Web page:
Missoula has the ninth highest business startup rate per capita among 394 metro areas in the United States, according to a new report funded by the Ewing Marion Kauffman Foundation, a nonprofit foundation that is focused on entrepreneurship and education.
The report, called “A New Frontier: Entrepreneurship Ecosystems in Bozeman and Missoula, Montana,” was released Monday during a meeting of more than 100 business leaders and government officials at the new Missoula College building.
Bozeman ranked 12th nationally for its per capita rate of business startups.
The report, billed as the first-ever study of Montana’s business ecosystem, is a research collaboration by the Montana High Tech Business Alliance, the Montana Technology Enterprise Center, the Blackstone LaunchPads at the University of Montana and Montana State University.
It was led by University of Kansas researchers Yasuyuki Motoyama, Emily Fetsch and Sharah Davis and is based on 42 interviews of Montana entrepreneurs and support organizations and a survey of 178 companies in the region. The report includes a lengthy explanation of what’s behind the findings, as well as the implications.
“This report overturns common assumptions about entrepreneurship in smaller metros and rural areas,” said Christina Henderson, executive director of the Montana High Tech Business Alliance and a co-author of the study.
“Montana's recent startup boom shows that disruptive technology is bringing high-paying jobs to rural communities, that Montana’s high quality of life and beautiful landscape are a magnet for knowledge workers, and that it is possible – even common – for entrepreneurs to build global businesses in very small towns,'' she said.
The study found that Montana’s high level of entrepreneurship is partly due to dense networks of active local support organizations, such as non-profits, university-related research, access to government officials and successful entrepreneurs serving as mentors to younger aspirants.
Compared to other places, the study also found that:
- Montana entrepreneurs have diverse backgrounds and seek out resources and mentors beyond their hometowns.
- Montana businesses target national and international markets and procure their inputs globally.
- Montana companies have a high level of locally hired workers with a high job retention rate built on the quality of life here.
Many of those interviewed cited outdoor and recreational activities as the reason they choose to stay here.
“People are outside walking their dogs, mountain biking, hiking, on the river, surfing on their lunch break,” said Molly Bradford, cofounder and CEO of GatherBoard in Missoula, a tech company. “That’s a celebration of balance that we don’t work to live and live to work, but both.”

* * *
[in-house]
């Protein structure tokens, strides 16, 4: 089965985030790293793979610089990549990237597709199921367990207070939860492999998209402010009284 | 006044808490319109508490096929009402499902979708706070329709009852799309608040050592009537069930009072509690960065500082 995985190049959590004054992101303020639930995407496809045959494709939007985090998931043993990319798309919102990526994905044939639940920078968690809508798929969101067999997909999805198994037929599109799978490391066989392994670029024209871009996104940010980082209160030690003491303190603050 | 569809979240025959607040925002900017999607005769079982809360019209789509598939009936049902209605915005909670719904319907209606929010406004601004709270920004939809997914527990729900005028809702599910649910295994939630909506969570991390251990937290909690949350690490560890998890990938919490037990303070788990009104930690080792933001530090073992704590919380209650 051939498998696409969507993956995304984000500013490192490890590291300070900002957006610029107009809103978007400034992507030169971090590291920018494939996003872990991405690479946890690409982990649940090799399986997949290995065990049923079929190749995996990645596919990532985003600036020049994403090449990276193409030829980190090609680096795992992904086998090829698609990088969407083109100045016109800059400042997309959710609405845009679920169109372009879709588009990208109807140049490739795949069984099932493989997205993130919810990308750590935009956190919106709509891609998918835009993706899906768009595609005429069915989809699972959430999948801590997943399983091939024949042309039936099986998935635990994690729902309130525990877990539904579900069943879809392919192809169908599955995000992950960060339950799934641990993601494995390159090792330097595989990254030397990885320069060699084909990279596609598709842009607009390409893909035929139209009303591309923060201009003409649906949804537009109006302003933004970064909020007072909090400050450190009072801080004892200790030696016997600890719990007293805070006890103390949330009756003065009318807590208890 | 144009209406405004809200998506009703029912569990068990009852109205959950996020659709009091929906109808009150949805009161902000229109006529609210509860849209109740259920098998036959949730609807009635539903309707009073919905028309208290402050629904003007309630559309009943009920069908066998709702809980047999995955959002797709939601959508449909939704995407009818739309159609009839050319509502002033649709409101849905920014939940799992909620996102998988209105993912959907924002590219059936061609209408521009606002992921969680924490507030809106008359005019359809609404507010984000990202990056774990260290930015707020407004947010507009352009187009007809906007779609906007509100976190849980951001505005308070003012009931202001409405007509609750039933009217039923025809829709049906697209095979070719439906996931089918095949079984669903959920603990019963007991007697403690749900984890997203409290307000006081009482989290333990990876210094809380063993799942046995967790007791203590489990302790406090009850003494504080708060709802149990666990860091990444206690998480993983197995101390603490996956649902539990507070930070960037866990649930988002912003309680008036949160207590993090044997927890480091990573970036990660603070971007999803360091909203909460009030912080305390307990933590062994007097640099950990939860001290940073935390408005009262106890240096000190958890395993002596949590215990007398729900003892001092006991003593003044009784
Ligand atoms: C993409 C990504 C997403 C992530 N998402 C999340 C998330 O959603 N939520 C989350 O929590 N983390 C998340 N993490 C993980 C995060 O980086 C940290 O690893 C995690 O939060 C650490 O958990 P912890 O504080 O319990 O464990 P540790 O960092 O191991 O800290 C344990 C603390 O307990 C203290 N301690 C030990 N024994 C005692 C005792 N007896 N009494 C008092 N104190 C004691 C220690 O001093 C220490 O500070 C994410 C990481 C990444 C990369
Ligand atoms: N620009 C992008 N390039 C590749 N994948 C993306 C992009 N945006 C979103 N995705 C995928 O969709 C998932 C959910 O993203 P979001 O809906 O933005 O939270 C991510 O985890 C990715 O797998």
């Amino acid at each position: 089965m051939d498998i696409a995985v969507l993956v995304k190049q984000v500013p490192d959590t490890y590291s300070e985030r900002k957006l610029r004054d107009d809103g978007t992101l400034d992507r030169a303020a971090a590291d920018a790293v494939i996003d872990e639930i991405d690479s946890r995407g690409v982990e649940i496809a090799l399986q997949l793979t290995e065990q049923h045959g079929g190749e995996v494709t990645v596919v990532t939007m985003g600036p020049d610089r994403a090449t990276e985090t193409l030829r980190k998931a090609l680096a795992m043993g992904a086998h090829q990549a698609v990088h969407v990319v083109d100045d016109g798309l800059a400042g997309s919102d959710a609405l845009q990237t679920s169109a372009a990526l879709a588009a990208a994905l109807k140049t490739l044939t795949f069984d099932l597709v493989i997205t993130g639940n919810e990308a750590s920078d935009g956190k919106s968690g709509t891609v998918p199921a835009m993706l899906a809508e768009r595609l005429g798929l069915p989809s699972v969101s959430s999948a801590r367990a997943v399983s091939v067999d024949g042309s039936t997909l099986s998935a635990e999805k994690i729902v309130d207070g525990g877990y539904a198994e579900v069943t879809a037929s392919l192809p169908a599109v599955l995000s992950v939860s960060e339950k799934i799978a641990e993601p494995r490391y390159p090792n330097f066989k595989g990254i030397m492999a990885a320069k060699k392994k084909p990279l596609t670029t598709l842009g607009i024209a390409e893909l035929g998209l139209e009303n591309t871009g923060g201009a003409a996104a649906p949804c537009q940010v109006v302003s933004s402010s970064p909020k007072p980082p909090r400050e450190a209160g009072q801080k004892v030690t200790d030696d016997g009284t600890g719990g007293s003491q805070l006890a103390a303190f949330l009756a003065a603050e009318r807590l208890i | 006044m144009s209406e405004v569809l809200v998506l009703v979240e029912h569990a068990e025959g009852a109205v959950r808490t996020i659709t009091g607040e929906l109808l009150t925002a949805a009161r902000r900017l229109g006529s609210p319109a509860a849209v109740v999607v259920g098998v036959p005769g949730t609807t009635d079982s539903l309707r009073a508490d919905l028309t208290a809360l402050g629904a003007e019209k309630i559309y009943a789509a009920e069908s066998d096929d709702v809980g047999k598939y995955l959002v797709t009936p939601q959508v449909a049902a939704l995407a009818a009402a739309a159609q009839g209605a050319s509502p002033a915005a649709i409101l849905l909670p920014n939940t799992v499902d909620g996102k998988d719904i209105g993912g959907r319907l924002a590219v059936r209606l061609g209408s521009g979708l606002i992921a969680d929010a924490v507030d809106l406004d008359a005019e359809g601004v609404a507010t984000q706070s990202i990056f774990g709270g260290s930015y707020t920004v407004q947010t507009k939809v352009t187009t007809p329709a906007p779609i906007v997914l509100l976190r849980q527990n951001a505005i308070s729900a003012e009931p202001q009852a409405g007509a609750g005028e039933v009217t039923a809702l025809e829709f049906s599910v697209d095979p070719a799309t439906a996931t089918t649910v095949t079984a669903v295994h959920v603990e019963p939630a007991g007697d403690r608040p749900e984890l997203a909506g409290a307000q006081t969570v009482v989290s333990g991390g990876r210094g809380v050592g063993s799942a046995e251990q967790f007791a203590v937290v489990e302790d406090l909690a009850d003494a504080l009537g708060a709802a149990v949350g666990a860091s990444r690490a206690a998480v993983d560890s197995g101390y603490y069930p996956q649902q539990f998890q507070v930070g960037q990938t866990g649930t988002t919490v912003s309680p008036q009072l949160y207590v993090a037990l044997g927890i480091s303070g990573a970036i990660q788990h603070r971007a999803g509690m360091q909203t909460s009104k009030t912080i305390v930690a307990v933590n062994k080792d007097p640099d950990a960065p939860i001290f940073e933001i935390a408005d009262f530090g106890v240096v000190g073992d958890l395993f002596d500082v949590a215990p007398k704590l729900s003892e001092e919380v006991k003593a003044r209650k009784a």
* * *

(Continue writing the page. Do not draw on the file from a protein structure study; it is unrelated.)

According to the report, a number of company founders said that Montana's wild landscape, and the type of people who are drawn to it, have shaped the state's business culture.
John Baldridge, the director of survey research at the University of Montana’s Bureau of Business and Economic Research, said there may be other reasons why so many people start businesses here.
Because there are a lack of big companies here that are constantly hiring, people have to start their own companies to make money, he noted.
“Entrepreneurship is a pretty good thing, but sometimes it's done out of necessity,” he explained. “That is to say, if you have a low population density and a low density of employers, then to have employment some people may find it necessary to make their own job. The fact that so many people make lemonade out of lemons is good."
He said other low-population states like Alaska and North Dakota also have high rates of entrepreneurship per capita.
"It’s sort of a common-sense thing,'' Baldridge said. "I’m not trying to poke holes in the good news, it’s just trying to calibrate it a little. We all need to kind of have that perspective.”
Either way, the mood was jubilant at Monday’s press conference. Governor Steve Bullock was in the house, as was Congressional candidate Greg Gianforte. Gianforte founded RightNow Technologies, which has been credited with creating hundreds of high tech jobs in Bozeman.
"We recently learned Montana leads the nation in job growth,” Bullock said. “Our unemployment rate is nearing historic lows while more Montanans are at work than ever before. I'm pleased to see Missoula, Bozeman, and all of Montana recognized as leading engines of economic growth across the country.
"Our efforts to create a strong business environment are paying off for Montana businesses and workers through innovation, good-paying jobs, and economic success."